Rolling helps with spasticity management. The leather hardens when rolled while becoming soft when dried. Heavy laminating machines of different weights are used depending on the type of leather. Sole leather gets the toughest bearing because it requires strong, dense, well-coordinated leather.
Why is vegetable-tanned leather mainly used?
Vegetable-tanned leather has durability and beauty that only a handmade product can maintain, even though chrome or chrome-tanned leather is cheaper to produce and the colors last longer.
Leather, often chrome-tanned, has an acrylic varnish applied to the edges causing it to peel, crack and split after only a few years. Also, chromium is a heavy metal that is extremely toxic to the environment and the workers who handle it. Vegetable-tanned leather products soften and acquire a patina as they age, thanks to the long and slow traditional methods of preparing the hides.
The longer you use vegetable-tanned leather saddles, belts, wallets, notebook covers, backpacks, shoes, and handbags, the more comfortable they will be. The ends of the vegetable-tanned leather are burnished or turned, making them durable enough to last many years. Typically, this type of leather is initially stiff but becomes softer with time and use.
Additionally, vegetable-tanned leather has a distinctive "leathery" smell compared to the typical chemical smell of chrome-tanned products. The rich, woody, and aromatic aroma is present. Its character is enhanced by the ease with which the original fibers of the animal's skin can be seen. A piece of leather that has been tanned is truly one of a kind. Finally, because it is an artisanal process, vegetable tanning produces some of the most resistant and flexible leather.
It is used where toughness can be beneficial, such as in saddles, holsters, wallets, journals, travel journals, and handbags, as it is a much less flexible product than the leather retained by chrome. Vegetable-tanned leather is more expensive than chrome leather because the tanning process is very traditional. It is usually used for expensive handmade leather products. But because it becomes incredibly soft and malleable, many manufacturers use it to make durable goods like shoes, bags, belts, and clothing.
Although this tanning technique consumes a lot of water, it is not as harmful to the environment as chrome tanning. The vegetable tanning process also uses less machinery and, therefore, less energy.
Characteristics of Vegetable Tanning
One of the oldest leather tanning techniques is vegetable tanning, which involves turning an animal's raw hide into a product that retains many of its original properties using only tannins, which are only found in nature. These are known substances (especially in the bark of certain trees). It is from this complex transformation process that what is known as "vegetable tanned leather" is produced.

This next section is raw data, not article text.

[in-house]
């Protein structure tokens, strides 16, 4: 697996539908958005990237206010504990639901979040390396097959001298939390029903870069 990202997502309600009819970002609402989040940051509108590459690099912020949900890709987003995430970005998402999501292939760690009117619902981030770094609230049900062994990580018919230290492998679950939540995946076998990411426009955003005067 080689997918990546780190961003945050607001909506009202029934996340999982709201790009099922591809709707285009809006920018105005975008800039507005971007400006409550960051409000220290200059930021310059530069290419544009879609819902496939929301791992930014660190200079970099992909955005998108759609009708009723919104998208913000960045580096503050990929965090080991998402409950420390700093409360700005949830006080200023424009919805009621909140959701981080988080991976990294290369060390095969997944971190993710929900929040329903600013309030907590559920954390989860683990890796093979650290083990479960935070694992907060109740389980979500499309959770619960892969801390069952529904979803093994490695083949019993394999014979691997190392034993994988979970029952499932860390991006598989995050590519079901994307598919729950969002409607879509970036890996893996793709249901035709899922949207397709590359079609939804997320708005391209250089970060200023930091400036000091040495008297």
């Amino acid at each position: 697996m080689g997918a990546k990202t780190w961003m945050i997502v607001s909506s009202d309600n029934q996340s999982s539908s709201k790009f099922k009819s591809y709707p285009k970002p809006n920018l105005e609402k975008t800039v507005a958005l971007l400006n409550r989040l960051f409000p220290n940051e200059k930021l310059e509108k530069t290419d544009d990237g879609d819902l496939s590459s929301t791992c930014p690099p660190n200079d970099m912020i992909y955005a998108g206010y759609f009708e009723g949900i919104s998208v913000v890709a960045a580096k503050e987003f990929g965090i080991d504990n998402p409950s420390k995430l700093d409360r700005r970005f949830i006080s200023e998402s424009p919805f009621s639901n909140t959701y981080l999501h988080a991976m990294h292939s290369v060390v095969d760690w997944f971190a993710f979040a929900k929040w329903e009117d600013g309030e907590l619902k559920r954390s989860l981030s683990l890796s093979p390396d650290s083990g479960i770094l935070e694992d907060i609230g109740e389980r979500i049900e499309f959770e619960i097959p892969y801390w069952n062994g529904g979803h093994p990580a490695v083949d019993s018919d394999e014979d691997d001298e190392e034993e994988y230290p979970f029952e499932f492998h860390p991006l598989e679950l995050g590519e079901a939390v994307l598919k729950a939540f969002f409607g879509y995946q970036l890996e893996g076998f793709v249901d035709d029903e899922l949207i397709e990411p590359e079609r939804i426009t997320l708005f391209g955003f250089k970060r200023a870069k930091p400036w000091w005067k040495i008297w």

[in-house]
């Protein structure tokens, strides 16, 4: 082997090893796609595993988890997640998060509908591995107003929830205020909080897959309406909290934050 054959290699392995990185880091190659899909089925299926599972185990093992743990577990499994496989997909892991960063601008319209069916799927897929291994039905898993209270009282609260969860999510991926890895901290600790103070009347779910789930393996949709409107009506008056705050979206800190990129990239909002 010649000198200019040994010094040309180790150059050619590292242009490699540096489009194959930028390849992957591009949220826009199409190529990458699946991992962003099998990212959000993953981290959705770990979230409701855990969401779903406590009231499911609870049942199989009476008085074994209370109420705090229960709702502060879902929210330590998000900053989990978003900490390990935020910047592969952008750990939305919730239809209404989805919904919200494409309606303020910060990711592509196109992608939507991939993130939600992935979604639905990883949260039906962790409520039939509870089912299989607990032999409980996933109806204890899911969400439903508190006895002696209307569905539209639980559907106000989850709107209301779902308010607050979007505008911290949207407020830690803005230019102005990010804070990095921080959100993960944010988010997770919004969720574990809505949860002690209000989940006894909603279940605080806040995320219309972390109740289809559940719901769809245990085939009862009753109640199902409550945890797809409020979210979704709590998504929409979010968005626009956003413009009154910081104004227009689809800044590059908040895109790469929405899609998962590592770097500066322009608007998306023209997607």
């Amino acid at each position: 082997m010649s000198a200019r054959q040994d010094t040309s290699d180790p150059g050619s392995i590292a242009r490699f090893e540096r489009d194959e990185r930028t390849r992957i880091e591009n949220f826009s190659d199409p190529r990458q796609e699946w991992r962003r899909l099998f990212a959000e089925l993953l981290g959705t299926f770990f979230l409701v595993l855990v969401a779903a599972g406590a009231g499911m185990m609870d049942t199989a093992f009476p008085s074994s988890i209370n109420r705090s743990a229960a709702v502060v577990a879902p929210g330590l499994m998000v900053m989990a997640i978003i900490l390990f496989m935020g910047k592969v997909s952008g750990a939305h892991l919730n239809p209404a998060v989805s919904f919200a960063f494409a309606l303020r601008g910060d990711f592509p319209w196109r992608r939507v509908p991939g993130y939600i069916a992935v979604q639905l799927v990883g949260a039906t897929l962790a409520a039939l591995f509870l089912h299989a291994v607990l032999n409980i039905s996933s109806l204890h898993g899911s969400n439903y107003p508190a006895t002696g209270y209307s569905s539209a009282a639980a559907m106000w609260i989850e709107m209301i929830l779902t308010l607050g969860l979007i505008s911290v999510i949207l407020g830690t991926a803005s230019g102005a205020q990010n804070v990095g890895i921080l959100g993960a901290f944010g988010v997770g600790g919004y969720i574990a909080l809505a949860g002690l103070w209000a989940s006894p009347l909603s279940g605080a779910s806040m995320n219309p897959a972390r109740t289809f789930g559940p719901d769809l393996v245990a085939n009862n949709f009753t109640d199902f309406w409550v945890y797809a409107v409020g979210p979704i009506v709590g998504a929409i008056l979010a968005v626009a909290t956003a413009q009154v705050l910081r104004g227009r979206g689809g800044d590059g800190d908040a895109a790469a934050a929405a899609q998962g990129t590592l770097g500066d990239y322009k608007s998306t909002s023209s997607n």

Using natural ingredients, vegetable tanning is a natural process that respects the environment and the animal while giving unique leather properties. Additionally, the leather is not modified or aggressively handled during this process. Finally, the raw hides used for tanning are made from recycled materials as they come from cows and sheep raised for subsistence and not for their hides.
This characteristic indicates that no animals are sacrificed for the tanning process. Thanks to all these factors, vegetable-tanned leathers not only do not contain harmful toxins for humans and the environment but are generally well accepted by people allergic to heavy metals.
History of Vegetable Tanning
Although the Middle Ages saw the greatest advances in vegetable tanning, by the end of the 19th century, almost all leather was produced using this method. Some natural tanning techniques date back 2,000 years.
The method uses water and a group of tanning agents called tannins, found in the bark of various plants, including oak, birch, chestnut, and acacia. Vegetable tanning used to be a very slow process, requiring hides to be stretched on a loom and immersed in a solution of water and tree bark for one to three months, with the condition of the tanning checked frequently.
Additionally, this type of leather could have been more flexible and was commonly used for belts, purses, and shoes. The secrets of this invaluable artisanal process have been carefully passed down from generation to generation by skilled tanners. Today, the process is a perfect combination of traditional methods and advanced technologies.
Vegetable tanning was done in vats (slow tanning in vats) and lasted about 30 days. Softer leather can now be obtained, and the tanning time, which currently fluctuates between 36 and 48 hours, can be reduced by the so-called rapid tanning method, mainly used on drums.
Benefits of Vegetable Tanning
The main benefits of vegetable tanning are:
- Each skin is unique and irreplaceable, differentiating itself from others by these aspects.
- It is safe for those with sensitivities.
- a characteristic and recognizable odor
- It's easily customizable using various methods, including engraving, printing, color, and more.
- You can achieve a dense layer of up to 6 millimeters, which is impossible with other tanning methods.